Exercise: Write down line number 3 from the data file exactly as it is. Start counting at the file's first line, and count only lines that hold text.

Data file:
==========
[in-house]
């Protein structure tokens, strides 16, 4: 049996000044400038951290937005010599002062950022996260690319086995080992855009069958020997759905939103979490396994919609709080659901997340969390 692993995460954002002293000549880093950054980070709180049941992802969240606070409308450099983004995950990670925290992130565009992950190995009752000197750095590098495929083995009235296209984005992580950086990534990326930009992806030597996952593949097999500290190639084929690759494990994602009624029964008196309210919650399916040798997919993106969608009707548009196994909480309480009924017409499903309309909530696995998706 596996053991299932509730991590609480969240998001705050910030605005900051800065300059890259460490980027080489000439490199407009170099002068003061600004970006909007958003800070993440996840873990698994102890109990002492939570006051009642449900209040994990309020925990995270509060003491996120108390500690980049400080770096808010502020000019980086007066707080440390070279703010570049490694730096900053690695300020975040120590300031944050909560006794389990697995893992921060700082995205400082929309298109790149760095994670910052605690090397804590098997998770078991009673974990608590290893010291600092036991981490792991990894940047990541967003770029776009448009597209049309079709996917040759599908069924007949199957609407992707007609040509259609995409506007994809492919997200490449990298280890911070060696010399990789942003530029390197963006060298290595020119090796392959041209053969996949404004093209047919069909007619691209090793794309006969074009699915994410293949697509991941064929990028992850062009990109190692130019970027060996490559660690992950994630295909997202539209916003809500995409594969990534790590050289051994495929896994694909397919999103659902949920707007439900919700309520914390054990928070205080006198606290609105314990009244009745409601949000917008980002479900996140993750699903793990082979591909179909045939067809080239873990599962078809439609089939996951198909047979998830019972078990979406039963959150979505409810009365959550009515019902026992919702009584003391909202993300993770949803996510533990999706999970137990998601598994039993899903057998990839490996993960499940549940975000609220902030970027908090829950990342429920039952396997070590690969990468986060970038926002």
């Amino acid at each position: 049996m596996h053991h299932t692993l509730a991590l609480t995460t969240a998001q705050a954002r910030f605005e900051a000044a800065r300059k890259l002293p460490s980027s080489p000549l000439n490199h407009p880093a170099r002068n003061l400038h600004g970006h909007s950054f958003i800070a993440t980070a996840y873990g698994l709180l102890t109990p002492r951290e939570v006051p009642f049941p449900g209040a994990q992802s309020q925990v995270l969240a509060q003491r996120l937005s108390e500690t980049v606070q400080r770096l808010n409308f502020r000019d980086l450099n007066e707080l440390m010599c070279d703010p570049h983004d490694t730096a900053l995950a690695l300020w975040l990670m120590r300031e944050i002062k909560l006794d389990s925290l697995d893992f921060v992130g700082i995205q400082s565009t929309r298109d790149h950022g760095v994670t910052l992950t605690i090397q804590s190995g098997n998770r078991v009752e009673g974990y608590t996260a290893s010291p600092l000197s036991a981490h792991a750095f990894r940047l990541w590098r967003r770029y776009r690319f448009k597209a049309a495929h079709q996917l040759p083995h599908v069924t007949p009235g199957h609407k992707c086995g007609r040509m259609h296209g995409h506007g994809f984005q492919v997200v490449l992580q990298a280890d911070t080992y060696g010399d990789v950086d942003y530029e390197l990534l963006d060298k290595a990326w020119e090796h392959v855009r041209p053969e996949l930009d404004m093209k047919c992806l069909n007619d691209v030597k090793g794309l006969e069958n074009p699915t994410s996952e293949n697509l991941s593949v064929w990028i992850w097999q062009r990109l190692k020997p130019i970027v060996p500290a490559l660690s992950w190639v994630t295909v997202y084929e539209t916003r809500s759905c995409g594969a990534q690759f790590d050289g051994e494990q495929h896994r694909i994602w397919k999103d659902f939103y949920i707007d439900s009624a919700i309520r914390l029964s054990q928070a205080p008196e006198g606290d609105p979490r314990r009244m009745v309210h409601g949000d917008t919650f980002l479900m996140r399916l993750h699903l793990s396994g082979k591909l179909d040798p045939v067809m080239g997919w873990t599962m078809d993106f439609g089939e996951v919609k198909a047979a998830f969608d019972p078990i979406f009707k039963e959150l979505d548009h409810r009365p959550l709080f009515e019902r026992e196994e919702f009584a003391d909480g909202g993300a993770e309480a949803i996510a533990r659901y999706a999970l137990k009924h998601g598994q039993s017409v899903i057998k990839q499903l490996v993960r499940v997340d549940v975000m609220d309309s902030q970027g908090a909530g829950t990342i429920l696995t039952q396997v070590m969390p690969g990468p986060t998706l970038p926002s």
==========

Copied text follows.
């Amino acid at each position: 049996m596996h053991h299932t692993l509730a991590l609480t995460t969240a998001q705050a954002r910030f605005e900051a000044a800065r300059k890259l002293p460490s980027s080489p000549l000439n490199h407009p880093a170099r002068n003061l400038h600004g970006h909007s950054f958003i800070a993440t980070a996840y873990g698994l709180l102890t109990p002492r951290e939570v006051p009642f049941p449900g209040a994990q992802s309020q925990v995270l969240a509060q003491r996120l937005s108390e500690t980049v606070q400080r770096l808010n409308f502020r000019d980086l450099n007066e707080l440390m010599c070279d703010p570049h983004d490694t730096a900053l995950a690695l300020w975040l990670m120590r300031e944050i002062k909560l006794d389990s925290l697995d893992f921060v992130g700082i995205q400082s565009t929309r298109d790149h950022g760095v994670t910052l992950t605690i090397q804590s190995g098997n998770r078991v009752e009673g974990y608590t996260a290893s010291p600092l000197s036991a981490h792991a750095f990894r940047l990541w590098r967003r770029y776009r690319f448009k597209a049309a495929h079709q996917l040759p083995h599908v069924t007949p009235g199957h609407k992707c086995g007609r040509m259609h296209g995409h506007g994809f984005q492919v997200v490449l992580q990298a280890d911070t080992y060696g010399d990789v950086d942003y530029e390197l990534l963006d060298k290595a990326w020119e090796h392959v855009r041209p053969e996949l930009d404004m093209k047919c992806l069909n007619d691209v030597k090793g794309l006969e069958n074009p699915t994410s996952e293949n697509l991941s593949v064929w990028i992850w097999q062009r990109l190692k020997p130019i970027v060996p500290a490559l660690s992950w190639v994630t295909v997202y084929e539209t916003r809500s759905c995409g594969a990534q690759f790590d050289g051994e494990q495929h896994r694909i994602w397919k999103d659902f939103y949920i707007d439900s009624a919700i309520r914390l029964s054990q928070a205080p008196e006198g606290d609105p979490r314990r009244m009745v309210h409601g949000d917008t919650f980002l479900m996140r399916l993750h699903l793990s396994g082979k591909l179909d040798p045939v067809m080239g997919w873990t599962m078809d993106f439609g089939e996951v919609k198909a047979a998830f969608d019972p078990i979406f009707k039963e959150l979505d548009h409810r009365p959550l709080f009515e019902r026992e196994e919702f009584a003391d909480g909202g993300a993770e309480a949803i996510a533990r659901y999706a999970l137990k009924h998601g598994q039993s017409v899903i057998k990839q499903l490996v993960r499940v997340d549940v975000m609220d309309s902030q970027g908090a909530g829950t990342i429920l696995t039952q396997v070590m969390p690969g990468p986060t998706l970038p926002s």